PLAY

The Rare Gift of Being a Kid Again (An Everyday Story by Krissy Kludt)

On Sunday, Krissy Kludt shared an Everyday Story about learning to become a kid again.

Going to the cabin is like being transported back in time. My grandparents bought the little red house in 1972 and have come up every summer since.  I haven’t been here in six years, and yet everything is the same – the same games, the same 1969 rambler speed boat, the same shelf full of expired sunscreen. Even the same menu: fried fish, Cole slaw, and grandma’s cornbread casserole for dinner; root beer floats for dessert.  Walking in the door four days ago, I was transported back twenty years.
Even I am the same here. Suddenly I’m a girl again, despite my two-and-a–half-year-old son and the baby in my belly. Last night I caught five rock bass on a kiddie pole because there weren’t enough grown-up poles to go around, and this week I’m the youngest grown up. I still sit in the middle of the boat, still fish over Grandpa’s right shoulder.
But there is one difference that has hit me this week: it is a rare gift for my soul to be a kid again.

Listen to the full audio above or read the rest here at Krissy's blog!

A Theological Framework for Play: Becoming Kids Again

Three weeks ago we started our summer learning journey called Play: Becoming Kids Again (listen in on the Podcast). The past few Sundays we've focused on developing a theological framework for the journey. This framework will lead us forward into the next month as we look at several postures of play. Here's an overview of where we've been:

Becoming Kids: A Critical Step (Matthew 18:1-4)

In response to the disciples' question of who's the greatest, Jesus suggests they fundamentally misunderstood what God is up to in the world. To enter God's kingdom, you must become like a little kid again. Greatness is not found in moral superiority, social status, or intellectual prowess but humility, hospitality, and the playful abandon of childlike faith. 

One commentator writes that to become like a child is to "give up our adult-mania for greatness." This requires recognizing and naming so much of our learned behavior as unhelpful and even destructive (sinful), turning from this (repenting), and instead embracing the posture of a child to enter God's kingdom (salvation). Like Jesus told Nicodemus, we must be born again and begin to approach God as a child would a parent.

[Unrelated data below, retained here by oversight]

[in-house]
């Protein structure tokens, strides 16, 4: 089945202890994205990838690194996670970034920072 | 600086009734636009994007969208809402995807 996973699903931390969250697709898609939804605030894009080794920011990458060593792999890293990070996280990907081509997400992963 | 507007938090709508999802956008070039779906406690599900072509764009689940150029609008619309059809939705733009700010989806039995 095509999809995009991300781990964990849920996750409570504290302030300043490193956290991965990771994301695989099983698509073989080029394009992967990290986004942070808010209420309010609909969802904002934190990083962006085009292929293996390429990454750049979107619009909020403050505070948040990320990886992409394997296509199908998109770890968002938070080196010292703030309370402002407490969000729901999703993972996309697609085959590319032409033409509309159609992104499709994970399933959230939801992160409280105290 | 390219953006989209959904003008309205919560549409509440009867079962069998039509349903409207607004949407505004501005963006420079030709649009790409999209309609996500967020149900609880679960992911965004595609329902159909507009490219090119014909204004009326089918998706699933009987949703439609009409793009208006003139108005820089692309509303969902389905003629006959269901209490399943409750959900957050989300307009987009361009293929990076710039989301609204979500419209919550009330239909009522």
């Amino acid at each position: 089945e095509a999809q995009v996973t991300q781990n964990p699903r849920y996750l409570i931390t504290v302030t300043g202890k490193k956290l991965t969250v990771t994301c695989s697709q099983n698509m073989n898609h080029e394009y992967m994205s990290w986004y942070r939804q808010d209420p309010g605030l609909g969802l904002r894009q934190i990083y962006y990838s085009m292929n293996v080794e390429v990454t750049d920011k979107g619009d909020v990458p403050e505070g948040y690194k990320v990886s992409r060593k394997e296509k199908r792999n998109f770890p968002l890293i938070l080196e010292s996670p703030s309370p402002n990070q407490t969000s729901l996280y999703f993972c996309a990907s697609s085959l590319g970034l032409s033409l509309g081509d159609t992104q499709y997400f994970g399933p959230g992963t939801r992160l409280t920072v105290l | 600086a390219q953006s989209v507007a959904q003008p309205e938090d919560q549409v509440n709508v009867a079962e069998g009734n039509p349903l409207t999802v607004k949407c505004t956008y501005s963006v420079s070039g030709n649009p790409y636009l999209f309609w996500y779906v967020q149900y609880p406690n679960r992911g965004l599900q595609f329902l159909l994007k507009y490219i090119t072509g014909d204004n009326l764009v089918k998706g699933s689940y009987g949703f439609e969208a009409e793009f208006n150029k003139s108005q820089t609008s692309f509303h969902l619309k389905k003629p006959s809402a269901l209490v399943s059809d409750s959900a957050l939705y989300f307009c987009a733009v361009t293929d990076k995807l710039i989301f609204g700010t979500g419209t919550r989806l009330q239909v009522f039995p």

God as Good Parent: An Essential Understanding

So often our relationships with our parents are complicated and difficult to navigate; too often they're painful and broken. The stories told in the Scriptures indicate this isn't a new phenomenon - there is inherent difficulty in navigating cross-generational relationships (particularly when our biologies are intertwined!). And yet the Scriptures continually bring us back to the image of God as a good parent. Not just as a loving Father but also as a loving Mother, the perfect image of a good parent - strong, gentle, wise, guiding, nurturing, and protecting.

Through the work of Jesus, God is actively creating a new family - inviting each of us to bring our own experiences with our parents to the feet of the Good Parent who desires to give good gifts. This invitation to see God as Good Parent transforms our approach to prayer and the way we relate to the God who invites our full stories into deep and abiding relationship.

The Revelation of God's Kids: Creation's Breathless Anticipation (Romans 8:14-21)

In Matthew's Gospel, when Jesus is baptized God's voice from heaven proclaims "this is my beloved son and I'm pleased with him!" This affirmation of Jesus' identity shapes his vocation in the world; the very next story is one where Jesus is tempted in the wilderness for 40 days. Clarity on his identity as God's beloved leads to faithfulness in his vocation as Jesus follows God in the midst of temptation and trial. 

So Paul writes that our identity as God's beloved kids is made possible through the work of Jesus which gives us access to life in the Spirit (which the Scriptures describe as the very breath of God). While we struggle with our inclinations toward brokenness and captivity (Paul talks about this as sin or our fleshly nature), God's Spirit continually invites us to embrace our identity as God's kids because our vocation (to enjoy, explore and grow in the world God's gifted to us) depends on it! Paul even writes that all of creation itself waits with breathless anticipation for the revelation of God's Kids (Romans 8:21). The world around us is waiting for us to wake up to the Life God's invited us into. The world around us is waiting for us to play!

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What do you think? Questions? Thoughts? Pushbacks? 

How does this support or disrupt your understanding of what Jesus invites us into?